Daniel W. Drezner
Nicholas De Genova speaks!!
The Filibuster links to this Chronicle of Higher Education interview with Nicholas De Genova, his first public comments since his letter to the editor of Columbia’s student newspaper. Read the whole interview to get the entire context. I found the entire exchange hysterical — it basically consists of the interviewer asking reasoned questions, De Genova ...
The Filibuster links to this Chronicle of Higher Education interview with Nicholas De Genova, his first public comments since his letter to the editor of Columbia’s student newspaper. Read the whole interview to get the entire context. I found the entire exchange hysterical — it basically consists of the interviewer asking reasoned questions, De Genova popping off an irrelevant or incoherent answer, and the interviewer having to gently re-ask the question. Two examples:
Q. Your comment about wishing for ‘a million Mogadishus’ has attracted the most attention. I read your letter in the ‘Columbia Daily Spectator,’ which gave some more context, but I have to confess I don’t see how the context changes the meaning of that statement. A. I was referring to what Mogadishu symbolizes politically. The U.S. invasion of Somalia was humiliated in an excruciating way by the Somali people. And Mogadishu was the premier symbol of that. What I was really emphasizing in the larger context of my comments was the question of Vietnam and that historical lesson. … What I was intent to emphasize was that the importance of Vietnam is that it was a defeat for the U.S. war machine and a victory for the cause of human self-determination. Q. I’m a little hazy on the rhetorical connection between Mogadishu and Vietnam. A. The analogy between Mogadishu and Vietnam is that they were defeats for U.S. imperialism and U.S. military action against people in poor countries that had none of the sophisticated technology or weaponry that the U.S. was able to mobilize against them. The analogy between Mogadishu and Iraq is simply that there was an invasion of Somalia and there was an invasion of Iraq. Q. Just so we’re clear: Do you welcome or wish for the deaths of American soldiers? A. No, precisely not.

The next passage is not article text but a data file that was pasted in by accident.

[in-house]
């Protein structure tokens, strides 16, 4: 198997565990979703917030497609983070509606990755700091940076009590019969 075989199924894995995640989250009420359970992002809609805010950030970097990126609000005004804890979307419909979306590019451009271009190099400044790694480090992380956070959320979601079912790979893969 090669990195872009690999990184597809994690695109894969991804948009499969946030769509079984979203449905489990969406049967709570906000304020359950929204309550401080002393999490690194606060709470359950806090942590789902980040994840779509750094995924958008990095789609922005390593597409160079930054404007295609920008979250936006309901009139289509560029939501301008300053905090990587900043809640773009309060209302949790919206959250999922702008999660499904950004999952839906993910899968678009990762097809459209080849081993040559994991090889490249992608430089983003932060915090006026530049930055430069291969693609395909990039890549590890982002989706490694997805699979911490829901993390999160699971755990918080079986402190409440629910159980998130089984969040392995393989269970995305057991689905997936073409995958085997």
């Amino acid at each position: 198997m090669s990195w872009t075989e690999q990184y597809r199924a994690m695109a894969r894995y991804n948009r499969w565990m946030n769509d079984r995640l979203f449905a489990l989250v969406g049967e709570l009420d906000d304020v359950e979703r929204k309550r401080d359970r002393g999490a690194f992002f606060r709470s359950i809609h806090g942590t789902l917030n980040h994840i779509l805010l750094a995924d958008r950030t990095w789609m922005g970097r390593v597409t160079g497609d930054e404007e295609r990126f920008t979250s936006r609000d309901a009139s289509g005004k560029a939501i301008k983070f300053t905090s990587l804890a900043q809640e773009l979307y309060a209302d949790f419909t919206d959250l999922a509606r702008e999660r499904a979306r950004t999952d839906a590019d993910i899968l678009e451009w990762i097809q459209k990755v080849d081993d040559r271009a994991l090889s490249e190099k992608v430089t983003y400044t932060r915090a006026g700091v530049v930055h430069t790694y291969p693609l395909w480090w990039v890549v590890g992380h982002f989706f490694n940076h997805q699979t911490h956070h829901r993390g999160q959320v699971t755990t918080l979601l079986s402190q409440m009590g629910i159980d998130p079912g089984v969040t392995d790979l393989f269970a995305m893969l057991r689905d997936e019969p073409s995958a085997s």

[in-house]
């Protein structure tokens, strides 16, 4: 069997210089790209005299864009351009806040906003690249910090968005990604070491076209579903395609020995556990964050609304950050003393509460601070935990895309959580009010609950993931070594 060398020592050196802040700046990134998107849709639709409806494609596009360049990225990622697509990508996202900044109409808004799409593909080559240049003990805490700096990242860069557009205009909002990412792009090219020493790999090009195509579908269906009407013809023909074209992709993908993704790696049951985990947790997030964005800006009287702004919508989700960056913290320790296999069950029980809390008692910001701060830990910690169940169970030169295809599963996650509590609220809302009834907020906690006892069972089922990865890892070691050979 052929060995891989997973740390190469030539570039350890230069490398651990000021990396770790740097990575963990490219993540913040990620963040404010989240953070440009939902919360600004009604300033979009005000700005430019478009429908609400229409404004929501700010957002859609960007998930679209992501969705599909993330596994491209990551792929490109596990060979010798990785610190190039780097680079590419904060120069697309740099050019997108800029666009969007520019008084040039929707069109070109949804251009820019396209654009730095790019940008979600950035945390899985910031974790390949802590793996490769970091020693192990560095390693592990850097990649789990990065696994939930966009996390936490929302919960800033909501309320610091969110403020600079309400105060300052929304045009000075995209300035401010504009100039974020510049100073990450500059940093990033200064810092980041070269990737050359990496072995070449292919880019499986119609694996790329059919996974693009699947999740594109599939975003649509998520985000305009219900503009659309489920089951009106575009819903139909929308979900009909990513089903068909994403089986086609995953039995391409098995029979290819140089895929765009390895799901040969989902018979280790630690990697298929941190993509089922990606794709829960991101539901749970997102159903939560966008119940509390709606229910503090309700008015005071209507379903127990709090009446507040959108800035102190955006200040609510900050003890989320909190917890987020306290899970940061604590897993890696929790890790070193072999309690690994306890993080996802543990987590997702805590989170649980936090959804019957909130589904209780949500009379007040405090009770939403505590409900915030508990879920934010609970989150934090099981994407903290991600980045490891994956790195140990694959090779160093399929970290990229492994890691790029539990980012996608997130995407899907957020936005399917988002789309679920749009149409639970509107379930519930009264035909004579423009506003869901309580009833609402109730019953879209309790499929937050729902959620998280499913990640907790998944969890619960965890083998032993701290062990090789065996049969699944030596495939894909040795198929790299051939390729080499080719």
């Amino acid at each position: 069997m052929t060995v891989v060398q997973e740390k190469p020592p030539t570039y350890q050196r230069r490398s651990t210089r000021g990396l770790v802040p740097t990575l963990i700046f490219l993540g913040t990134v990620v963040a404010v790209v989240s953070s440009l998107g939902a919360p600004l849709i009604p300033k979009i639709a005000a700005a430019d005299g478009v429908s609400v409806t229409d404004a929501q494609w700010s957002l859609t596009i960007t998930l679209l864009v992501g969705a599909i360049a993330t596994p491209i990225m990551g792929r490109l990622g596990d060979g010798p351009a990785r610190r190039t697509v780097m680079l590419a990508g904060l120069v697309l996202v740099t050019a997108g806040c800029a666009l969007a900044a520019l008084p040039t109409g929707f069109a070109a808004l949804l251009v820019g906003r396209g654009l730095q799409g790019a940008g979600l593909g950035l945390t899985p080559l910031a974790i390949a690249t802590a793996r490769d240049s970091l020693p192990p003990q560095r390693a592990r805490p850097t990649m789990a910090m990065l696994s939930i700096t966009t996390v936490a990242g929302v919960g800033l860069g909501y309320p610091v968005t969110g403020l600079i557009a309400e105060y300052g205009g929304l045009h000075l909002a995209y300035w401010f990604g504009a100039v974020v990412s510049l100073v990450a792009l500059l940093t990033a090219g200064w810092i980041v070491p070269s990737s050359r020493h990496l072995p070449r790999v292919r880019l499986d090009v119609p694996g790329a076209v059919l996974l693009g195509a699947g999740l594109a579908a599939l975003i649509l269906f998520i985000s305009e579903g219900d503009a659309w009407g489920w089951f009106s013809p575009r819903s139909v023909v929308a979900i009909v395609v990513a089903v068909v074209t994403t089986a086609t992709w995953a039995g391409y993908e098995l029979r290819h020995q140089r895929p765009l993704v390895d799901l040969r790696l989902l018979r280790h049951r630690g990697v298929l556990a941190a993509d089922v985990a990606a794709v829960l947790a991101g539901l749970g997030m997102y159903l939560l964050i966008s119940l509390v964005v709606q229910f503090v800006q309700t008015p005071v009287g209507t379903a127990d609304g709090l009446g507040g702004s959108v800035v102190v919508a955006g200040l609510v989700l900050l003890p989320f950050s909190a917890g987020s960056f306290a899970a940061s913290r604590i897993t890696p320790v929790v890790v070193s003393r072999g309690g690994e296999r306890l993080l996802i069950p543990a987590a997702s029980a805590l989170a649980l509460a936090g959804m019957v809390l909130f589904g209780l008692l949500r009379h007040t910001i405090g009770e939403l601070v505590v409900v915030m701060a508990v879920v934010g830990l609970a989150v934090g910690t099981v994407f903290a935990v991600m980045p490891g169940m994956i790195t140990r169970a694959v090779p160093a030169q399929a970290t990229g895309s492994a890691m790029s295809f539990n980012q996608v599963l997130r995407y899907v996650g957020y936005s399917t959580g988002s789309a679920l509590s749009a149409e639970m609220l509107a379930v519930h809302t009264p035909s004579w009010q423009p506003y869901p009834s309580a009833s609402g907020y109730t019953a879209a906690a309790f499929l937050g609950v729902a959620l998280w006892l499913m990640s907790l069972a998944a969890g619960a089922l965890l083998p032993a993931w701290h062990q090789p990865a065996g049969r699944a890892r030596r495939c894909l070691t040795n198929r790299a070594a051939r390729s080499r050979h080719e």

Then there’s this closing exchange:
Q. If you had it to do over again, would you make the same remarks? A. There is a lesson here for all of us, far and wide, beyond my immediate circle of colleagues and this particular university. There is a message for all people who affirm the importance of free speech and the freedom of thought and expression. … Q. I guess my question is, would you have attempted to be clearer? A. Had I known that there was a devious yellow journalist from a tabloid newspaper among the audience, I certainly would have selected my words somewhat more carefully. But I would not have changed the message. Unfortunately, that message has been largely lost on people who were not at the event.
Karl Marx once said that history repeats itself, first as tragedy and then as farce. It’s safe to say that Nicholas De Genova is the living embodiment of that cliché. P.S. I must give some props to the Filibuster here. I knew about this story from an independent source and expected to be the first in the Blogosphere to comment/link to it. Because they are actually up at 2 AM, they beat me to it. A tip of the cap and a place on the blogroll to them.